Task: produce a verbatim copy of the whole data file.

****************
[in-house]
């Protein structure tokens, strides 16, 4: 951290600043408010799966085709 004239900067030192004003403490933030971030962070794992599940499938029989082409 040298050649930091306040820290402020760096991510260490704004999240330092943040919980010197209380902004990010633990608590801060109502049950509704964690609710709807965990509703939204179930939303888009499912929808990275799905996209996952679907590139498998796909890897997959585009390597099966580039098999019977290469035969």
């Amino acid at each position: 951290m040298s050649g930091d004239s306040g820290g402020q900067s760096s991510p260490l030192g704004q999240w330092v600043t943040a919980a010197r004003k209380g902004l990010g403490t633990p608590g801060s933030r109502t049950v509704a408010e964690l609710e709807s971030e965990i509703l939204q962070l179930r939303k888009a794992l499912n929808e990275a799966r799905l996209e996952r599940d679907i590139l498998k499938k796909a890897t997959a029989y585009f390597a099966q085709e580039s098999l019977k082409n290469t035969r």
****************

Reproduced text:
[in-house]
């Protein structure tokens, strides 16, 4: 951290600043408010799966085709 004239900067030192004003403490933030971030962070794992599940499938029989082409 040298050649930091306040820290402020760096991510260490704004999240330092943040919980010197209380902004990010633990608590801060109502049950509704964690609710709807965990509703939204179930939303888009499912929808990275799905996209996952679907590139498998796909890897997959585009390597099966580039098999019977290469035969």
């Amino acid at each position: 951290m040298s050649g930091d004239s306040g820290g402020q900067s760096s991510p260490l030192g704004q999240w330092v600043t943040a919980a010197r004003k209380g902004l990010g403490t633990p608590g801060s933030r109502t049950v509704a408010e964690l609710e709807s971030e965990i509703l939204q962070l179930r939303k888009a794992l499912n929808e990275a799966r799905l996209e996952r599940d679907i590139l498998k499938k796909a890897t997959a029989y585009f390597a099966q085709e580039s098999l019977k082409n290469t035969r």